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Archive for the ‘Poetry’ Category

This spring as it comes bursts up in bonfires green,

Wild puffing of emerald trees, and flame-filled bushes,

Thorn-blossom lifting in wreaths of smoke between

Where the wood fumes up and the watery, flickering rushes.

 

I am amazed at this spring, this conflagration

Of green fires lit on the soil of the earth, this blaze

Of growing, and sparks that puff in wild gyration,

Faces of people streaming across my gaze.

 

And I, what fountain of fire am I among

This leaping combustion of spring? My spirit is tossed

About like a shadow buffeted in the throng

Of flames, a shadow that’s gone astray, and is lost.

 

                                                                ~ D. H. Lawrence

 

“Spring in Gościeradz” by Leon Wyczółkowski, 1933

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Blizzard

Snow:

years of anger following

hours that float idly down –

the blizzard

drifts its weight

deeper and deeper for three days

or sixty years, eh? Then

the sun! a clutter of

yellow and blue flakes –

Hairy looking trees stand out

in long alleys

over a wild solitude.

The man turns and there –

his solitary track stretched out

upon the world.

 

~ William Carlos Williams

 

Posted with warm thoughts to all my friends and colleagues on the East Coast.

 

Richard Dorrell, courtesy of the Creative Commons Attribution license

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End of Winter

Over the still world, a bird calls

waking solitary among black boughs.

 

You wanted to be born; I let you be born.

When has my grief ever gotten

in the way of your pleasure?

 

Plunging ahead

into the dark and light at the same time

eager for sensation

 

as though you were some new thing, wanting

to express yourselves

 

all brilliance, all vivacity

 

never thinking

this would cost you anything,

never imagining the sound of my voice

as anything but part of you—

 

you won’t hear it in the other world,

not clearly again,

not in birdcall or human cry,

 

not the clear sound, only

persistent echoing

in all sound that means good-bye, good-bye—

 

the one continuous line

that binds us to each other.

 

                            ~ Louise Glück

 

Simon Glücklich Frühlingslied (1863-1943)

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March

The stormy March has come at last,

With winds and clouds and changing skies;

I hear the rushing of the blast

That through the snowy valley flies.

 

~ William Cullen Bryant

 

"Snowy Landscape" by Pierre-Auguste Renoir, 1870-1875

“Snowy Landscape” by Pierre-Auguste Renoir, 1870-1875

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Pain—has an Element of Blank—

It cannot recollect

When it begun—Or if there were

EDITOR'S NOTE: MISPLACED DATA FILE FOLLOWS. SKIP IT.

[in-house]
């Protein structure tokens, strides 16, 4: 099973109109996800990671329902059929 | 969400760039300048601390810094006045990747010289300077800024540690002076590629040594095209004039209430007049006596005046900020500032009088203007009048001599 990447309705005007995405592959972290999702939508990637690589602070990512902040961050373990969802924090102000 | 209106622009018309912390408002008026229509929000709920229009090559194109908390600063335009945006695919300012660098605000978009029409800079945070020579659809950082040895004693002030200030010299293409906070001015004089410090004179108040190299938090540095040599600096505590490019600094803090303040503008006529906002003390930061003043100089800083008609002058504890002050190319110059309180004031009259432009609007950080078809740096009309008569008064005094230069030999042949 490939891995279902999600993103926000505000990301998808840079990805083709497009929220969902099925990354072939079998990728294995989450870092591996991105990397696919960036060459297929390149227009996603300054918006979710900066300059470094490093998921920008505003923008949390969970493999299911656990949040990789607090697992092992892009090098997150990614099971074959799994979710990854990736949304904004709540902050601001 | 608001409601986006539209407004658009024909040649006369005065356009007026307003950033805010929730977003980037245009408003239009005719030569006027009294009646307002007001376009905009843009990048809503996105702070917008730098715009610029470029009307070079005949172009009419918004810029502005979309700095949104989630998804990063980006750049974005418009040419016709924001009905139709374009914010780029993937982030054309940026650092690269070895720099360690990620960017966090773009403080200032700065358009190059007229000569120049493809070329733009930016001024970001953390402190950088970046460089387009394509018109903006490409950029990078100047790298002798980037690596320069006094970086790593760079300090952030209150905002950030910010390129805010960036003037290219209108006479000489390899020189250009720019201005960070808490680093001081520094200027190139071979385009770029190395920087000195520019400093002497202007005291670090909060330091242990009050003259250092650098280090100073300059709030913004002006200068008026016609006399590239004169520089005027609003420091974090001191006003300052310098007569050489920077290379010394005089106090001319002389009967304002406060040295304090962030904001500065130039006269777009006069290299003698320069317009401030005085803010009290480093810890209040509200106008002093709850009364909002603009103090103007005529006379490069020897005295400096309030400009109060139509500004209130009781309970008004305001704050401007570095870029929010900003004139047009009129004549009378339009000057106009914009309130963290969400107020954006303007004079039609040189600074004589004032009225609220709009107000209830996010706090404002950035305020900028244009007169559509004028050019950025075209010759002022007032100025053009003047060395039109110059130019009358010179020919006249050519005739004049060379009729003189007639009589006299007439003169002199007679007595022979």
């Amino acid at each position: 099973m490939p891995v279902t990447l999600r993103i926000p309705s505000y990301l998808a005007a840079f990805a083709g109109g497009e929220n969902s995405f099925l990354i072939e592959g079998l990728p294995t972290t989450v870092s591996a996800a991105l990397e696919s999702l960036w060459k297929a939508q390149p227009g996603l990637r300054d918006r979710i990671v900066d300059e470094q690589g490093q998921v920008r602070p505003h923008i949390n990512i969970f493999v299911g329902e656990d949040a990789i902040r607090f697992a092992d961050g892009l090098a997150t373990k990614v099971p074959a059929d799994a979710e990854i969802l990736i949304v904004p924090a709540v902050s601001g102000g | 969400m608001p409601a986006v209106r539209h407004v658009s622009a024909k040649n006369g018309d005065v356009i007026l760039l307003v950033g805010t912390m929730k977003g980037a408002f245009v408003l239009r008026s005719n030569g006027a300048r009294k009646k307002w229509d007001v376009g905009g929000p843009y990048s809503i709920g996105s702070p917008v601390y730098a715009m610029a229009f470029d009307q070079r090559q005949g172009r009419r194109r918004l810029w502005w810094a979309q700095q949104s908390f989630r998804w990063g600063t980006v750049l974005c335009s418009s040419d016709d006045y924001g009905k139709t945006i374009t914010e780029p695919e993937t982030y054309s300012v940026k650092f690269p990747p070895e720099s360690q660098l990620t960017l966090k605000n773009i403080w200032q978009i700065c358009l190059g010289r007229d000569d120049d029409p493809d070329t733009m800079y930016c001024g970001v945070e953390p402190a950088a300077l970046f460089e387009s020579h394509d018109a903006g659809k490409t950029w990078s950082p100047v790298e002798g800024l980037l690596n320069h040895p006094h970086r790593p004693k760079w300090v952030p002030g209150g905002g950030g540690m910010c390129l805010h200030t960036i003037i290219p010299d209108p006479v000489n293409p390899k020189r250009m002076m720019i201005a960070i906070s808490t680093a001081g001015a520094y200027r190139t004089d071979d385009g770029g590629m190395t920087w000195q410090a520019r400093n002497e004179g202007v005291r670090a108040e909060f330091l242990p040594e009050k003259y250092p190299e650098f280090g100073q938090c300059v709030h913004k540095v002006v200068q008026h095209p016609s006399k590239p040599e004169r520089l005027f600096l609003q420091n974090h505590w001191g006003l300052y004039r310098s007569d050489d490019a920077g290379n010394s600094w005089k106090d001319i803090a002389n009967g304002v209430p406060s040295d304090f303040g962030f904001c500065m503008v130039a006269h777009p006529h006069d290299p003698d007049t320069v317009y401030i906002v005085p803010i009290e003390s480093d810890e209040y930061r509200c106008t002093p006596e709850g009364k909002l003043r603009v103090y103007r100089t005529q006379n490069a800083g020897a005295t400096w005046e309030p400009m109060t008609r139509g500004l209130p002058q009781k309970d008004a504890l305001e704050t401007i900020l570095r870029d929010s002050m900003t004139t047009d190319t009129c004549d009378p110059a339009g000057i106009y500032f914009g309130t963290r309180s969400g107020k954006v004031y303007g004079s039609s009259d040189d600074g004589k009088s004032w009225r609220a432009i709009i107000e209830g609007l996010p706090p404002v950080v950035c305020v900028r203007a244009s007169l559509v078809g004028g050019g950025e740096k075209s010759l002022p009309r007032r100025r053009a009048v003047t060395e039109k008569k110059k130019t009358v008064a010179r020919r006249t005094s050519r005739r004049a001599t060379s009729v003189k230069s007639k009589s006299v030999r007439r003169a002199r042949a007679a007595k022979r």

A time when it was not—

 

It has no Future—but itself—

It’s Infinite contain

It’s Past—enlightened to perceive

New Periods—Of Pain.

 

~ Emily Dickinson

 

Marcel Rieder (1862-1942)

Marcel Rieder (1862-1942)

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Art

In placid hours well-pleased we dream

Of many a brave unbodied scheme.

But form to lend, pulsed life create,

What unlike things must meet and mate:

A flame to melt—a wind to freeze;

Sad patience—joyous energies;

Humility—yet pride and scorn;

Instinct and study; love and hate;

Audacity—reverence. These must mate,

And fuse with Jacob’s mystic heart,

To wrestle with the angel—Art.

 

           ~ Herman Melville

 

"Jacob Wrestling with the Angel" by Eugène Delacroix, between 1854 and 1861

“Jacob Wrestling with the Angel” by Eugène Delacroix, between 1854 and 1861

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It’s a motley lot.  A few still stand

at attention like sentries at the ends

of their driveways, but more lean

askance as if they’d just received a blow

to the head, and in fact they’ve received

many, all winter, from jets of wet snow

shooting off the curved, tapered blade

of the plow.  Some look wobbly, cocked

at oddball angles or slumping forlornly

on precariously listing posts.  One box

bows steeply forward, as if in disgrace, its door

lolling sideways, unhinged.  Others are dented,

battered, streaked with rust, bandaged in duct tape,

crisscrossed with clothesline or bungee cords.

A few lie abashed in remnants of the very snow

that knocked them from their perches.

Another is wedged in the crook of a tree

like a birdhouse, its post shattered nearby.

I almost feel sorry for them, worn out

by the long winter, off-kilter, not knowing

what hit them, trying to hold themselves

together, as they wait for news from spring.

 

                               ~ Jeffrey Harrison

 

Scottius 11

Scottius 11

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